Will Julian Assange be Sent to the U.S.? Ecuador Election Results Could Decide Extradition Case

Julian Assange
WikiLeaks founder Julian Assange makes a speech from the balcony of the Ecuadorian Embassy in central London, Britain February 5, 2016. Peter Nicholls/Reuters

When Ecuador goes to the polls for the second time in six weeks to elect a new president Sunday, its citizens will be deciding whether the shift to the right in South American politics will extend within its borders. At least indirectly, they will also decide the fate of one of the most watched men on the planet.

Julian Assange has been holed up in Ecuador’s embassy in London since 2012, when he sought asylum fearing that sexual assault charges pending in Sweden would lead to his extradition to the United States—and prosecution for leaking U.S. intelligence documents via WikiLeaks.

His asylum was granted by current president Rafael Correa, who, despite growing diplomatic and financial costs, has thus far stuck by his vow to shield Assange from the potential clutches of the U.S. government. After three terms as president, Correa will not be on the ballot this time around. But his former vice-president, Lenín Moreno, a man with similar socialist policies—if a less bombastic tone—will be. And, while cautioning the WikiLeaks founder not to meddle in U.S. affairs, Morena has indicated that he would make no immediate changes to Assange’s living arrangements.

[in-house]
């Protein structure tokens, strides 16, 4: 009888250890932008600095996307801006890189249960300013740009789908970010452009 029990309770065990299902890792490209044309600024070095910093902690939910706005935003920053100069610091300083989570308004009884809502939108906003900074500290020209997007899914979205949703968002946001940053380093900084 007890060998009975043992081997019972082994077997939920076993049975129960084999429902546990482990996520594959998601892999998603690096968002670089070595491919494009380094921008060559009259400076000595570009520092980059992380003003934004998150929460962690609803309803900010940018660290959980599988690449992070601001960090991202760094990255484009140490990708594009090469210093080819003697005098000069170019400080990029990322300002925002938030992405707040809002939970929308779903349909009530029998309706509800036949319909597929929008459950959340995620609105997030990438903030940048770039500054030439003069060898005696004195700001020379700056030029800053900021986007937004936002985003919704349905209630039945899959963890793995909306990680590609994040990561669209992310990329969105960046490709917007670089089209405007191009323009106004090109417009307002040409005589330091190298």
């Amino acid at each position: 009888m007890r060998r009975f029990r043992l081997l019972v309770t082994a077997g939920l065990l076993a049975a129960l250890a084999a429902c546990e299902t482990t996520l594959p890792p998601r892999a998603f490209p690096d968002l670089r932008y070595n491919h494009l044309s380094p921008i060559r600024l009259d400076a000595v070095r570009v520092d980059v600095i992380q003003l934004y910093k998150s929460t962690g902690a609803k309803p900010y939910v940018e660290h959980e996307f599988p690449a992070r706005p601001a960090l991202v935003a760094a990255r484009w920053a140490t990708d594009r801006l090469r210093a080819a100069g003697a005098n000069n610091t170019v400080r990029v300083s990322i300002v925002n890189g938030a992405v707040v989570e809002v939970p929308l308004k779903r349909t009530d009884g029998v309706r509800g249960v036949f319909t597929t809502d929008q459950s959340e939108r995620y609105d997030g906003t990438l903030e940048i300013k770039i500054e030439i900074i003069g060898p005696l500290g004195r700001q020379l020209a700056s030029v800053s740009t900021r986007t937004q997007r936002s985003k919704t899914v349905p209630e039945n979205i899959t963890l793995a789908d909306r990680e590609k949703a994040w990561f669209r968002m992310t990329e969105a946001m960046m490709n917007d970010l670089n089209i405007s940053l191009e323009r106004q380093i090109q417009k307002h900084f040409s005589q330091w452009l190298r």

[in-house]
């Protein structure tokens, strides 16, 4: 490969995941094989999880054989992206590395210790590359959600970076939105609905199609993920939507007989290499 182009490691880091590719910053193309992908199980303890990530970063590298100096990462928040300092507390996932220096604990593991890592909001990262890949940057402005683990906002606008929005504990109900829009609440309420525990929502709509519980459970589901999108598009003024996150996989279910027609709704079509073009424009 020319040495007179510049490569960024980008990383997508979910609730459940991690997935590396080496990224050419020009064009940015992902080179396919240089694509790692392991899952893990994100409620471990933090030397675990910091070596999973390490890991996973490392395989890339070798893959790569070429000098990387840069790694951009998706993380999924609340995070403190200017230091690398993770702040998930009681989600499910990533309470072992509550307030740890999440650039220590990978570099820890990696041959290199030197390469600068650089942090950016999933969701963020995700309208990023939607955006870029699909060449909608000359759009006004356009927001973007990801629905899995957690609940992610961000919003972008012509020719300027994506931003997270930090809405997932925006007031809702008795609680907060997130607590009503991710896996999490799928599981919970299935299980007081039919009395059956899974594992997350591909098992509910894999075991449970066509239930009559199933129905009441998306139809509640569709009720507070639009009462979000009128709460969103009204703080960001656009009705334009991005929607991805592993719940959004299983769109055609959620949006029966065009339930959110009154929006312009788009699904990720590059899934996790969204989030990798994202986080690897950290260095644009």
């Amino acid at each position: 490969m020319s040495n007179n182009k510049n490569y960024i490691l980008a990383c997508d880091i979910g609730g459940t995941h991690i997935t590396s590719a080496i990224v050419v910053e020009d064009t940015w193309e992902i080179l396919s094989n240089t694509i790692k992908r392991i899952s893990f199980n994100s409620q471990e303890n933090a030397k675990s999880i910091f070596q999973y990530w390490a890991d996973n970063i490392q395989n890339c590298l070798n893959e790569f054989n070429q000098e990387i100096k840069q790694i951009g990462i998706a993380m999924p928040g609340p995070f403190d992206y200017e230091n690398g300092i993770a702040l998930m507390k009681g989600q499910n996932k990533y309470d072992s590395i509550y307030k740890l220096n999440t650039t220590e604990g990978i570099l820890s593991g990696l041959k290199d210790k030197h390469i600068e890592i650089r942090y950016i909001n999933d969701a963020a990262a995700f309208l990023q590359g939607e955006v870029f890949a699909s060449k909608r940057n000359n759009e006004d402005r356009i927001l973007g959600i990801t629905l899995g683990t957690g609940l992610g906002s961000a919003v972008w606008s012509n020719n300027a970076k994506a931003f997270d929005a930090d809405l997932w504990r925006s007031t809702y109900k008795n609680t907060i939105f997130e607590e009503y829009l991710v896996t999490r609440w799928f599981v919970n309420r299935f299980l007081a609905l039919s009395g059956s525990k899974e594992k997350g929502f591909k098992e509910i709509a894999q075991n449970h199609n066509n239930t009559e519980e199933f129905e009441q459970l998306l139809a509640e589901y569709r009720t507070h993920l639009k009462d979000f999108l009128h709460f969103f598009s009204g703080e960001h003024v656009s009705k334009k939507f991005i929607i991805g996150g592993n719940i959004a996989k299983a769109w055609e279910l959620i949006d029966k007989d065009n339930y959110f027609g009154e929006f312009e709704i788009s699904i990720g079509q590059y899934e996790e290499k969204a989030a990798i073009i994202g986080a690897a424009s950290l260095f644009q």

The same cannot be said for the man Moreno will go up against in Sunday’s runoff election. Former banker Guillermo Lasso has made it clear that he will evict Assange from his country’s embassy—and quickly.

“The Ecuadorian people have been paying a cost that we should not have to bear,” he told The Guardian last month. “We will cordially ask Señor Assange to leave within 30 days of assuming a mandate.”

Correa responded by saying such an act would violate Assange’s human rights.

After Ecuadoreans headed to the polls on February 19 for the first round of the election, Assange tweeted regular updates of the vote counts. He may well have felt twinges of initial relief as Moreno’s vote percentage crept toward the 40 percent mark required, along with a 10-poercent margin over the next leading candidate, for outright victory in the first round.

In the end, Moreno fell agonizingly short of the 40 percent mark, although still comfortably ahead of Lasso. Yet with the eliminated rivals expected to unite in opposition to a continuation of Correa’s policies, Lasso was immediately installed as the favorite to emerge victorious in the second round.

Instead, opinion polling in the past week has shown Moreno with a lead in the polls of around five percent, potentially allowing Assange to keep his suitcase stashed away for a while yet.